Verify compatibility for software and hardware
Before initiating the Ubuntu downgrade process, it’s essential to assess your software’s and hardware’s compatibility with the target version. Examine whether the applications and software you rely on are supported in the version you’re downgrading. Additionally, ensure that your hardware components, such as graphics cards and peripherals, are compatible with the selected Ubuntu release. Identifying and addressing potential compatibility issues beforehand minimizes the risk of functionality gaps or system errors after the downgrade.
Downgrading Ubuntu to a previous version
There are two main methods that you can use to downgrade your Ubuntu system:
- Tweaking the sources.list file
- Installing an earlier Ubuntu version
We will look at both methods in this tutorial.
Method 1: Tweak the sources.list file
sources.list file is a critical configuration file in Ubuntu that determines the software repositories from which your system fetches updates and packages. It is located in the
/etc/apt/ directory. When downgrading Ubuntu using this method, you’ll be modifying the
sources.list file to point to the repositories corresponding to the desired earlier version. This file contains entries for the official Ubuntu repositories, and by adjusting these entries, you essentially instruct the package manager to fetch packages and updates from the specified release.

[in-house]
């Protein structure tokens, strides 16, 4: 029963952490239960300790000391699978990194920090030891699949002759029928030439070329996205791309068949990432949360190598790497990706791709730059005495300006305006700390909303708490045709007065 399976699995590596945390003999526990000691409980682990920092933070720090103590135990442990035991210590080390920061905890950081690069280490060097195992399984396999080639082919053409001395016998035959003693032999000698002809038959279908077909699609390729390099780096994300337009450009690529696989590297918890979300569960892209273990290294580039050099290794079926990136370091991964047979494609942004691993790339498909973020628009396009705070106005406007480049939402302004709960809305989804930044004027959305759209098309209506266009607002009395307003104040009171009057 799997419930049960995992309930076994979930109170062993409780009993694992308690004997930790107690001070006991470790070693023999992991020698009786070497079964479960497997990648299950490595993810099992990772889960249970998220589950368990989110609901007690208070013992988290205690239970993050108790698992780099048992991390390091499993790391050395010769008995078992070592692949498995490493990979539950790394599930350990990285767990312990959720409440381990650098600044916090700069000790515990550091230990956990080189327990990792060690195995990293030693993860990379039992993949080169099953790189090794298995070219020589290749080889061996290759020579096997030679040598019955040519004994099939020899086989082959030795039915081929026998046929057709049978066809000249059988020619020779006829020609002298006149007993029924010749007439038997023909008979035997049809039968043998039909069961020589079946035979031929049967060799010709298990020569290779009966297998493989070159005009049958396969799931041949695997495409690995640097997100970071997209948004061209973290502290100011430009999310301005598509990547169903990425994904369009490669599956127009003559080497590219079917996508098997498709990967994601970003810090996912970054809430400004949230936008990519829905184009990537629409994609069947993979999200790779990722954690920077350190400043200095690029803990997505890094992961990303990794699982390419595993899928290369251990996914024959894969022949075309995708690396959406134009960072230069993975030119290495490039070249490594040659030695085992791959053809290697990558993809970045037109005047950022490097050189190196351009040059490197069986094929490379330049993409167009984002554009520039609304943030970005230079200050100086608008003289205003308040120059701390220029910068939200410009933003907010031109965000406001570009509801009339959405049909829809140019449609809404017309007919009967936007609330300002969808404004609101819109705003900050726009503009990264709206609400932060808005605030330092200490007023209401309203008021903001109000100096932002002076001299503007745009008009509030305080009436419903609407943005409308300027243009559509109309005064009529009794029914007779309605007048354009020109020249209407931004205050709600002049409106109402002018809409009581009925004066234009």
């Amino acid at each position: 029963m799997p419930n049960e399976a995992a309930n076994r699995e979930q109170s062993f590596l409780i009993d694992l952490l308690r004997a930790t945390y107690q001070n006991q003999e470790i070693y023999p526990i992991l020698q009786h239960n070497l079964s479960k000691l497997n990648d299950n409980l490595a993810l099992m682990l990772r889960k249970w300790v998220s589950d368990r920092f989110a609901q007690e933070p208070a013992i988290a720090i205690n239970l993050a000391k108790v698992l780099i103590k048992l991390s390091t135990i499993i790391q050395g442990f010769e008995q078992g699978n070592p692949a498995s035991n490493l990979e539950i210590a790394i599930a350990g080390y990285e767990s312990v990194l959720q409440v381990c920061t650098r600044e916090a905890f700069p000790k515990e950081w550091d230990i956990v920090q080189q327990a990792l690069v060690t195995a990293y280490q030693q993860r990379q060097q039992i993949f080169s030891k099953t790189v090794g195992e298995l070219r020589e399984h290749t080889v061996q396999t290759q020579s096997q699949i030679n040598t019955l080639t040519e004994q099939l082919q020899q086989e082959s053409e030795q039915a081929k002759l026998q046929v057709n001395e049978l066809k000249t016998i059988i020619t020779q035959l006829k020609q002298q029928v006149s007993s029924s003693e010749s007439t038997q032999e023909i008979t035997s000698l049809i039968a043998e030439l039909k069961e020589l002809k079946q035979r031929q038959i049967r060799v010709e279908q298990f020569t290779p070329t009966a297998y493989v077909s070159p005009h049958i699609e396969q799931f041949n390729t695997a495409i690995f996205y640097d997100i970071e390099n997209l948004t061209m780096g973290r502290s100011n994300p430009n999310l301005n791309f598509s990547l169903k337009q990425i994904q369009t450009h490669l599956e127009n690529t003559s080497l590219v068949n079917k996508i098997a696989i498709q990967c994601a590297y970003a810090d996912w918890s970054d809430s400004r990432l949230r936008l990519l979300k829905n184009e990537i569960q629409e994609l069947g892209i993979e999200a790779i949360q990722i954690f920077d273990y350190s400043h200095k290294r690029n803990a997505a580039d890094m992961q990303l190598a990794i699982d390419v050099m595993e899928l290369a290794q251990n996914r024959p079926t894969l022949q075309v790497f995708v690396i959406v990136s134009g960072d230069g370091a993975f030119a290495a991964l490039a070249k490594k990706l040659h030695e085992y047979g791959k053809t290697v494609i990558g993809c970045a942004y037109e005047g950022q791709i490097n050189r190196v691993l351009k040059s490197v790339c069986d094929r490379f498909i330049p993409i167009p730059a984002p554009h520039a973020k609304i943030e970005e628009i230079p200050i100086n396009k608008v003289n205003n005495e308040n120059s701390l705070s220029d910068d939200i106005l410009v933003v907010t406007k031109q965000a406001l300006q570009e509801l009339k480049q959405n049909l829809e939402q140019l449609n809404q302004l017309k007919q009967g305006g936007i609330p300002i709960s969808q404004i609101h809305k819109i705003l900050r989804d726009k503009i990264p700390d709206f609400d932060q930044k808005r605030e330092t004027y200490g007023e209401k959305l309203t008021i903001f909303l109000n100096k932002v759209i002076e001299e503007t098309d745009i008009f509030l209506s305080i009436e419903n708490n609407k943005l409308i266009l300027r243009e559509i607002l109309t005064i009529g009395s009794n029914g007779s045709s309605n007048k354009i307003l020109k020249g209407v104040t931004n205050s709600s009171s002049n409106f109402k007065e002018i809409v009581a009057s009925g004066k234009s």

Note: It’s crucial to exercise caution while editing this file, ensuring that you accurately reflect the target version and avoid any typos or errors. This method offers a direct approach to version control, enabling users to revert to a specific Ubuntu release by manipulating the
Step 1. Edit the
In this particular post, we will be downgrading from Ubuntu 22.04LTS, which goes by the codename “Jammy Jellyfish,” to Ubuntu 20.04 LTS, which goes by the codename “Focal Fossa.” Currently, our sources.list files look similar to the image below.
You can see the word “jammy” in every repository, which means we are currently downloading our updates from the Ubuntu 22.04 LTS repository. Now, we need to replace every instance of “jammy” with “focal.” You can decide to do that manually or use the command below.\
sudo sed -i 's/jammy/focal/g' /etc/apt/sources.list
sources.list file looks similar to the image below.
Step 2: Create a preferences.d file for a smooth rollback
In the next important step of downgrading Ubuntu, we need to ensure that the packages on your system match the version of the target release. Since your current setup might have newer package versions than the one you’re downgrading to, it’s crucial to guide the apt package manager accordingly.
We will create a new file in the /etc/apt/preferences.d directory to do this. We will call it “focal.” However, you can rename it to the Ubuntu version you wish to install.
Use the command below to create the /etc/apt/preferences.d/focal file.
sudo nano /etc/apt/preferences.d/focal